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Technical communication problems?

Technology is changing how PR advisors and marketers influence our perception of companies and brands. Researchers at BI share insights on how to keep up with the new developments.

PR and marketing in a digital age:

Customers have long entered arenas where brands can be praised or mercilessly outed to the open public. Now robots can also affect corporate reputation.

In a not-too-distant past, brands were mostly built through one-way mass communication in the form of advertising. Similarly, the news media was the primary source of information that could weaken or strengthen corporate reputation. With social media, we as customers gained a great deal of influence by taking part in these conversations.

This is an example of technological development that not only causes PR and marketing to change, the two fields are increasingly converging. With more and more new media channels that businesses have to maintain and fill with content, it’s becoming harder and harder to distinguish between editorial and commercial messages.

To understand how digitalisation is changing brand and reputation building, we must first understand the fundamental differences between the fields in which these concepts belong. Because although the purpose of most of these messages is to influence our perception in some way, the underlying motivation to do so, can be quite different.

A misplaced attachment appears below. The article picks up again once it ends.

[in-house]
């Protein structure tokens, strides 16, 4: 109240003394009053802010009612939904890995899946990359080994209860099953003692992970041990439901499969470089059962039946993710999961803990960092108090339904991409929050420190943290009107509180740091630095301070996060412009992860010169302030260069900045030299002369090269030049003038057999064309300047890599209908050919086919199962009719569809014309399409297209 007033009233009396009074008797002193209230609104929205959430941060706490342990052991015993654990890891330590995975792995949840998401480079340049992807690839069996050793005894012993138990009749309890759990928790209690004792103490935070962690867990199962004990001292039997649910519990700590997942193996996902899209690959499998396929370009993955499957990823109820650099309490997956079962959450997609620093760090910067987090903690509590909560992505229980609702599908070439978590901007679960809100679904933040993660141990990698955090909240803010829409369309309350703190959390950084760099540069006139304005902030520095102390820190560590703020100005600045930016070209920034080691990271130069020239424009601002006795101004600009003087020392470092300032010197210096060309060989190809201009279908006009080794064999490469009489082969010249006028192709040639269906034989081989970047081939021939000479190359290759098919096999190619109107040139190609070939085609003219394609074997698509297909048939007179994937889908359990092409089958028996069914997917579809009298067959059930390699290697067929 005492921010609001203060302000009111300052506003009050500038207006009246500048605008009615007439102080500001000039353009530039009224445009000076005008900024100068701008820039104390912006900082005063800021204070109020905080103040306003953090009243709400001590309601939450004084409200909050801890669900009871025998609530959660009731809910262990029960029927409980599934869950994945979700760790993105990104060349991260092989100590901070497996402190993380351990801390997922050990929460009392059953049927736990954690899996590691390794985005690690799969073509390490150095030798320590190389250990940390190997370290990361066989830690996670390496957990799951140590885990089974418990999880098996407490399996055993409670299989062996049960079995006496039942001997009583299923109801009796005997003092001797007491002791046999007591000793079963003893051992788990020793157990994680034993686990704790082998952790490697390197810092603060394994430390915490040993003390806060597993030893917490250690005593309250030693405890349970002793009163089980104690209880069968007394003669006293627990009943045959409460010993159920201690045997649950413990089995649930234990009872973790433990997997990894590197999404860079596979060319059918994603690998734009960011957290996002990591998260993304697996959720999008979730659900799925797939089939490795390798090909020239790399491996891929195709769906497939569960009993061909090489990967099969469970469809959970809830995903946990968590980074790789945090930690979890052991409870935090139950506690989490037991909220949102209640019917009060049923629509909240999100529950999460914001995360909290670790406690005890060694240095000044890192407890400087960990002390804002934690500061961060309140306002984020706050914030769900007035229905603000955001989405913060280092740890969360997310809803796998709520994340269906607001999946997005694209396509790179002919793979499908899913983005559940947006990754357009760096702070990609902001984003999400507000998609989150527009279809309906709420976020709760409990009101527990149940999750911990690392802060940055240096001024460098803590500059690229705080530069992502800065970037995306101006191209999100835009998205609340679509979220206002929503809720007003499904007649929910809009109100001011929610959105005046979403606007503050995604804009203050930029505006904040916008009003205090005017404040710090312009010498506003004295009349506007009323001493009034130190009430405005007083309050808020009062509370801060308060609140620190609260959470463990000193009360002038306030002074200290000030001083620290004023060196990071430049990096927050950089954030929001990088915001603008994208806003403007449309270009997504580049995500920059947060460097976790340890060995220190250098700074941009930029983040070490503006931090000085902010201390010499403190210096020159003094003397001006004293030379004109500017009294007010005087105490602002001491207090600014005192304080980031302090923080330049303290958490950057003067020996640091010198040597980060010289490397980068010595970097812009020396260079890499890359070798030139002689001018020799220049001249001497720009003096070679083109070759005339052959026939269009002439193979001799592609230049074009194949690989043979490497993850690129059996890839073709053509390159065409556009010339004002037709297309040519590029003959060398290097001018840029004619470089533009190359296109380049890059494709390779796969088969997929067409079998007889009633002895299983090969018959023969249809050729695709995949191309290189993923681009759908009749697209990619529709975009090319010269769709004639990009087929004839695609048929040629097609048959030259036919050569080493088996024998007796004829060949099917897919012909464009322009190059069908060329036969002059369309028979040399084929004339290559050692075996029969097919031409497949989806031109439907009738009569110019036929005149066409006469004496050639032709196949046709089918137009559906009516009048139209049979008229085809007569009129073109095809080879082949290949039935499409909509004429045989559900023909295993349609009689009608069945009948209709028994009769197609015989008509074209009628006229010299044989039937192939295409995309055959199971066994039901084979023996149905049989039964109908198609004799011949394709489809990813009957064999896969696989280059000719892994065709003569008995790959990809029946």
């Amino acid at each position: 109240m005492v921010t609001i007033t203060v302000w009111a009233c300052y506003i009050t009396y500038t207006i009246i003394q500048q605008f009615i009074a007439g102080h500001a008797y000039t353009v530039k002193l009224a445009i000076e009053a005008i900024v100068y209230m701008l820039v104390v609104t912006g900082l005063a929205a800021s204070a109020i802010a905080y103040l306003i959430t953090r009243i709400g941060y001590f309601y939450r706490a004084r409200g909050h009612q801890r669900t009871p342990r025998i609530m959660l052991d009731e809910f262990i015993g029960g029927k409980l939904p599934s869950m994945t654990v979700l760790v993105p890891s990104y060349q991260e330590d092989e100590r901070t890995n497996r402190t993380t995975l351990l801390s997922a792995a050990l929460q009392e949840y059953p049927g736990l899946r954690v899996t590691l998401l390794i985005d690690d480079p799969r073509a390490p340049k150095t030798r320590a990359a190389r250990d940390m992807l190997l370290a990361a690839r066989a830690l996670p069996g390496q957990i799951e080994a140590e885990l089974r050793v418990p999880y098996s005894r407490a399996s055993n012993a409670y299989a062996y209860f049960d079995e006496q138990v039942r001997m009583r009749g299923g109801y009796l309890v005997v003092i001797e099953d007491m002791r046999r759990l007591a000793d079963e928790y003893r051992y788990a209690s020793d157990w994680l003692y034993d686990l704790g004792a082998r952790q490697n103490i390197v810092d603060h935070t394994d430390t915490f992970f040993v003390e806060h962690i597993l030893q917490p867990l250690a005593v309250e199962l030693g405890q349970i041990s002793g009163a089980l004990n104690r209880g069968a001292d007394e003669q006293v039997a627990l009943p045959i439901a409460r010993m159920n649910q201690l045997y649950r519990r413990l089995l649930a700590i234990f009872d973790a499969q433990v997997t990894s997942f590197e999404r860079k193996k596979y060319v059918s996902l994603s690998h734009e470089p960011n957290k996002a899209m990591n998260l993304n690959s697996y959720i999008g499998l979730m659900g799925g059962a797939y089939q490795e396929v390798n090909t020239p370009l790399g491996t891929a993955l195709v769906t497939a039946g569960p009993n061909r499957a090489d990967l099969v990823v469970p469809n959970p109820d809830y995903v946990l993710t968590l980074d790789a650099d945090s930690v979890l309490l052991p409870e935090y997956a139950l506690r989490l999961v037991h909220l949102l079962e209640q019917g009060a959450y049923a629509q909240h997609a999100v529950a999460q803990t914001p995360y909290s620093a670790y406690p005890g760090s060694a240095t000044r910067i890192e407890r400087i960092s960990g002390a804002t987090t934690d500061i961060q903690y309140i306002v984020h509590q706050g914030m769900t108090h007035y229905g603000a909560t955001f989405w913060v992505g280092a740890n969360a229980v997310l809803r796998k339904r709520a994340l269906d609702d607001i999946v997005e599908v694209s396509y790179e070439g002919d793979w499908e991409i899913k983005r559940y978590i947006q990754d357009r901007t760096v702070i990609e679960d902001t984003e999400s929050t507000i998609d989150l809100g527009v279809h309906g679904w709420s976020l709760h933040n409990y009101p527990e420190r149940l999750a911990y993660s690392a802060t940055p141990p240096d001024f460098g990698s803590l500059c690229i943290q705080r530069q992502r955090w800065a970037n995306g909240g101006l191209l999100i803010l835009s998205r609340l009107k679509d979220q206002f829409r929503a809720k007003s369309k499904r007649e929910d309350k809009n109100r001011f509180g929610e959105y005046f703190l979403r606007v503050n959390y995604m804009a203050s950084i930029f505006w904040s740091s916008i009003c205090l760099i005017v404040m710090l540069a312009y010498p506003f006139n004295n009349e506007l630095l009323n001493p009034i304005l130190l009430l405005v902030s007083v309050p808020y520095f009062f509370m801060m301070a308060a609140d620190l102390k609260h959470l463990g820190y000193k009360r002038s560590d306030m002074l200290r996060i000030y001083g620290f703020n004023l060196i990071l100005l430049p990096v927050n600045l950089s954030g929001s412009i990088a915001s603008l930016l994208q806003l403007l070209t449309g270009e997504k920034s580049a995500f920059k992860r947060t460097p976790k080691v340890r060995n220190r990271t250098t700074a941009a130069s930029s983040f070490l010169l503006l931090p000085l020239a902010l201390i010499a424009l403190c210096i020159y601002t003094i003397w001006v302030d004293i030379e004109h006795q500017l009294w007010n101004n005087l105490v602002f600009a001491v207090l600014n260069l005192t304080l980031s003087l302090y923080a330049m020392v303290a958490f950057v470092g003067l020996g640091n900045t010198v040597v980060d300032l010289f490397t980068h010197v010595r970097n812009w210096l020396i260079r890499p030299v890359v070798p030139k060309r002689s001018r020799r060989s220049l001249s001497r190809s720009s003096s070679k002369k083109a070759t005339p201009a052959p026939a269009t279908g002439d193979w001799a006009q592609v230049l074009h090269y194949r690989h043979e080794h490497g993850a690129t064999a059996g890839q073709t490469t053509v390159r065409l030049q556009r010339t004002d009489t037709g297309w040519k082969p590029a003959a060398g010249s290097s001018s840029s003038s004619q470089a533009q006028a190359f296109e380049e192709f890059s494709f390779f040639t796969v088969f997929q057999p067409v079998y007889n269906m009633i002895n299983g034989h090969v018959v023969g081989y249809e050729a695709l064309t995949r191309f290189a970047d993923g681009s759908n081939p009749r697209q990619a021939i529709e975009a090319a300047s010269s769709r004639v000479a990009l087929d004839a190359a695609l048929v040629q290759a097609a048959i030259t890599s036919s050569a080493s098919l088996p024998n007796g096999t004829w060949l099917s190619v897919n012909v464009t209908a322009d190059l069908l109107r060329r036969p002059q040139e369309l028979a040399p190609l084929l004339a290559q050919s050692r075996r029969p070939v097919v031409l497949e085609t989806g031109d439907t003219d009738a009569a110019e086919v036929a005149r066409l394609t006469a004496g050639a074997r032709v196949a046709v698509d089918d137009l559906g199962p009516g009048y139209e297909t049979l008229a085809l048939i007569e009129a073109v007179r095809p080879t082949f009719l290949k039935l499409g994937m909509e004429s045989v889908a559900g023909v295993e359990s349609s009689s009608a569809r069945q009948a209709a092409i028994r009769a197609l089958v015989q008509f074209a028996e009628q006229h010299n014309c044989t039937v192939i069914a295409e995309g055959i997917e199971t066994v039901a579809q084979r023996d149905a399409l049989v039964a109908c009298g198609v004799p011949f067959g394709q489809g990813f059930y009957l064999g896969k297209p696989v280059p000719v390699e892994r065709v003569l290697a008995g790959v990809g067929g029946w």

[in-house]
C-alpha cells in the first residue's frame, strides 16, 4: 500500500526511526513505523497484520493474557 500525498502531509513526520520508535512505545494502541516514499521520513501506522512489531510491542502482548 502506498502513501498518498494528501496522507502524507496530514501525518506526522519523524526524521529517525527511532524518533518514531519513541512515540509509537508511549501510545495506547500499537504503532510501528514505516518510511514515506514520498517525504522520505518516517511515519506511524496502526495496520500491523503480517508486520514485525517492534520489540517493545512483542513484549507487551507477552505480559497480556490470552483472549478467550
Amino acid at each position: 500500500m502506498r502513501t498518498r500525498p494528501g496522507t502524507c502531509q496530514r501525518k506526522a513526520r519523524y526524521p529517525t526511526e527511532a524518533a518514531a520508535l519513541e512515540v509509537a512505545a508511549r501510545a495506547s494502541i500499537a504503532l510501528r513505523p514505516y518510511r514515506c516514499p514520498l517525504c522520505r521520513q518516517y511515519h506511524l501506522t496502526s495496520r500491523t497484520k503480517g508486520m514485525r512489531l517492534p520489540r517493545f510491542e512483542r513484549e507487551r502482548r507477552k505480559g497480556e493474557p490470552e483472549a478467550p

Yes, PR and marketing are still two separate fields

There is a certain mystique to Public Relations, but the reality is that it’s about facilitating good relationships between actors that are relevant to each other. This is done through strategic communication, that is, communication to achieve the goals of the company or organisation.

Public health awareness campaigns to stop us from smoking is also an example of PR. In short, the key is communication that creates change, that being in the form of opinions, behaviour or action.

The basic idea of marketing is a little different. Here too, there are misconceptions. One is that advertising and marketing is the same. However, this discipline is about creating value for customers and society as a whole.

Everything from strategic choices of markets and customers, to overall strategies for pricing, distribution, product development and communication are examples of marketing activities. In other words, communication is one of the tools marketing deploys to create value, and marketing communication is the subset that converges with public relations. A key difference between the two is that PR is rarely directly linked to sales.

Do we really need brands in a digital age?

One phenomenon that is closely related to market communication is branding. Professor Lars Olsen points out two things that are the most crucial to the strength of a brand:

  1. Customers' ability to recognise them in a purchasing situation
  2. How it positively stand out from competing brands